Communications to the Editor |

What About the Role of the US Food and Drug Administration? FREE TO VIEW

Barbara G. Bigby, MA; Timothy D. Bigby, MD
Author and Funding Information

Affiliations: Scripps Clinic, La Jolla, CA,  San Diego VA Healthcare System and the University of California, San Diego, San Diego, CA

Correspondence to: Barbara G. Bigby, MA, Office for the Protection of Research Subjects, Scripps Clinic GEN3, 10666 N Torrey Pines Rd, La Jolla, CA 92037

Chest. 2002;122(5):1869-1870. doi:10.1378/chest.122.5.1869
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Published online

To the Editor:

As a professional couple with one half in the world of human subjects’ protection and the other half in the world of academic pulmonary medicine, we read the article by Miller and Shorr1and the accompanying editorial by Perkins2 with great interest. The article, in the April 2002 issue of CHEST, elucidated the many challenges faced by all of us who conduct research involving human subjects. The authors have brought into focus the ethical challenges presented to the investigator, the institutional review board (IRB), and the sponsor. Although we agree with the authors regarding the problems that they have identified, we suggest that the responsibility for the problems is not limited to the three groups they have identified. We would like to point out some of the inherent and fundamental problems of industry-sponsored randomized clinical trials as they are currently conducted.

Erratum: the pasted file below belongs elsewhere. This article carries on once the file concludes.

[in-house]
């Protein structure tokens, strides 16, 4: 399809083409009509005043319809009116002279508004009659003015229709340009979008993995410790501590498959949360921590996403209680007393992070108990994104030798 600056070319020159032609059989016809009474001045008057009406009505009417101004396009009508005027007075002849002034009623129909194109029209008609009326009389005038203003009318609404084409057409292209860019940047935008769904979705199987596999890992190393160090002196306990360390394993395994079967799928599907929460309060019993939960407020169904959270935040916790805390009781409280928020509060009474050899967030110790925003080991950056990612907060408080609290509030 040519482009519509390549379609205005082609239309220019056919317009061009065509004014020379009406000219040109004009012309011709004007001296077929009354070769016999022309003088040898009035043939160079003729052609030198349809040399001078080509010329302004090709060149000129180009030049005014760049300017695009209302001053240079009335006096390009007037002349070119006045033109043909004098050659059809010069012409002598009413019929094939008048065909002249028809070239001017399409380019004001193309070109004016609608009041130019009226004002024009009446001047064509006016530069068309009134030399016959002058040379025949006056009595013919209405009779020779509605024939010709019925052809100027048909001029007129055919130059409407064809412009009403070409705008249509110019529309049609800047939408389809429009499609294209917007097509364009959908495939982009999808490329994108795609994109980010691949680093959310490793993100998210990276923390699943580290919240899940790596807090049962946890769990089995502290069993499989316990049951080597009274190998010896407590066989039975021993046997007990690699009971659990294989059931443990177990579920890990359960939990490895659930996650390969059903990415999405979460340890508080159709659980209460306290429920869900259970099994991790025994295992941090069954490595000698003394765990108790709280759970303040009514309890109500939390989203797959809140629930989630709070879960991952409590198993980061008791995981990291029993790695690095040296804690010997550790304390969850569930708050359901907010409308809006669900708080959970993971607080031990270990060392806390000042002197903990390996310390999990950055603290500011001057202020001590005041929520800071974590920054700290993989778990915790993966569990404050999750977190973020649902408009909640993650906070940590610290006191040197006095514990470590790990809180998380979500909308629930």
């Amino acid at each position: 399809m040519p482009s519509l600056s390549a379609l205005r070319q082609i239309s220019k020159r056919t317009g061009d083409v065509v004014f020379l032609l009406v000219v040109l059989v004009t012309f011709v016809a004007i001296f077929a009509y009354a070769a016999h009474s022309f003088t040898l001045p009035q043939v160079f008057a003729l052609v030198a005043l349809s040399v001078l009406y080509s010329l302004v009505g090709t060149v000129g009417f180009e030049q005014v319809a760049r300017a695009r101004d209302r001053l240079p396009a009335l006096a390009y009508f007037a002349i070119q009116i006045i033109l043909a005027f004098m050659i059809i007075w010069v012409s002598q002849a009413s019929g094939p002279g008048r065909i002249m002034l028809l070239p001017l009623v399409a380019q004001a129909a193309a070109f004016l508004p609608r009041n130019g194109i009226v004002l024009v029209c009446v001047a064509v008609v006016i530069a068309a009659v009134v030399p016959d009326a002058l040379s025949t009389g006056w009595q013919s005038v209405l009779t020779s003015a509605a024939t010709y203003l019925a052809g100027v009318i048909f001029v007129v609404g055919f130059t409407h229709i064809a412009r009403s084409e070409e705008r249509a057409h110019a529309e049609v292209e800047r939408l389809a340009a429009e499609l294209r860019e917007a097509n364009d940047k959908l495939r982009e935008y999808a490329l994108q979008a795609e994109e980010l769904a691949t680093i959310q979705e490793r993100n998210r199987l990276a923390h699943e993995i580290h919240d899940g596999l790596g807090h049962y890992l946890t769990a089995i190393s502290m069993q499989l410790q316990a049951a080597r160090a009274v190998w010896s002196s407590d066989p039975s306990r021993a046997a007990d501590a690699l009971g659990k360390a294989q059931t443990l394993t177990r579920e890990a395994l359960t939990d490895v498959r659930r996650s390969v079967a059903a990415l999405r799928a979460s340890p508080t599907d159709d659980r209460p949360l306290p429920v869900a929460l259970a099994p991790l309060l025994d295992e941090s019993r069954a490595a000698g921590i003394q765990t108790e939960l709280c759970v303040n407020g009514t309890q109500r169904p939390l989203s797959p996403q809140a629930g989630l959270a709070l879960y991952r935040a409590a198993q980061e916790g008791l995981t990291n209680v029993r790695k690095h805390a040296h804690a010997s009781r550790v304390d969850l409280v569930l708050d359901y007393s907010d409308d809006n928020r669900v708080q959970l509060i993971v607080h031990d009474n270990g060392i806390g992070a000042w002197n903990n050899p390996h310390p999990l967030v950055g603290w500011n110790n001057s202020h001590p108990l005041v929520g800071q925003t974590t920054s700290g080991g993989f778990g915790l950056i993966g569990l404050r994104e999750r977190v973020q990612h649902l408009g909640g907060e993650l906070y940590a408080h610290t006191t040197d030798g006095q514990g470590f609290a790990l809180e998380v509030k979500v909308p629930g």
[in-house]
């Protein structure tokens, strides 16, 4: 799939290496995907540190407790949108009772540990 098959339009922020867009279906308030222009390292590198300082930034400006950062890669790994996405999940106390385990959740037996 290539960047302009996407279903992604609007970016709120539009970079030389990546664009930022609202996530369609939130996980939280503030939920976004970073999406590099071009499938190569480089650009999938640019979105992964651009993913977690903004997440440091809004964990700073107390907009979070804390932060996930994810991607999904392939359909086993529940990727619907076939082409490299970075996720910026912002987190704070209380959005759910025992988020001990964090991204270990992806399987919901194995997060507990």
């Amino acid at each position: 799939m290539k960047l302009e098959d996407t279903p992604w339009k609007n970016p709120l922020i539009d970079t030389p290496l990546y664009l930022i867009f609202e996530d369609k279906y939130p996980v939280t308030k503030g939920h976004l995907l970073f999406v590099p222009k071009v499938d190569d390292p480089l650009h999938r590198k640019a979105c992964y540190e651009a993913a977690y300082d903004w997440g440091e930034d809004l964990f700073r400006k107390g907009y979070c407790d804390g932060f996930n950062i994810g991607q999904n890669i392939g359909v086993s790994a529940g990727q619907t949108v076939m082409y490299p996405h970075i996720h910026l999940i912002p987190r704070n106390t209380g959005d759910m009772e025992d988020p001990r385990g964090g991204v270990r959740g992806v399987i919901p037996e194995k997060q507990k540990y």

The current practice is that industry (with some input from expert consultants) designs clinical trials, the US Food and Drug Administration (FDA) reviews them, and then the sponsor then seeks sites for these trials. As Miller and Shorr1 point out, clinical trials have seen a tremendous change in recent times, moving away from academic medical centers and toward private practice settings. The scrutiny of IRB applications for these trials is different given the context of an independent IRB relative to the academic IRB. There is a potential and very real problem of “IRB shopping” with the obvious benefit that sponsors can have clinical trials conducted, unopposed and without modification. IRBs, both local and independent, are under extreme pressure to review protocols quickly and without requesting modification. By contrast, there is a strong tradition and clear need for local control of IRBs so that their actions reflect the communities that they serve. However, Miller and Shorr1 have pointed out the universal nature of the ethical dilemma confronting the investigators, the IRB, and the sponsor. Obviously, these groups did not meet this ethical challenge in the mometasone trial.

In this context, such review standards and, in fact, this level of review would be more appropriate at the level of the FDA. At the present time, the role that the FDA plays in the risk/benefit analysis for the subject is ambiguous. This realization leads to a variety of troubling questions. What was the role of the FDA in allowing a study such as the mometasone trial to proceed? In general, what kind of review does an investigational new drug application undergo? Is it reviewed by experts in the area of study? Does the FDA consider whether the protocol meets current guidelines for the treatment of the condition under study, or does the FDA see this as the responsibility of the sponsor or the local IRB?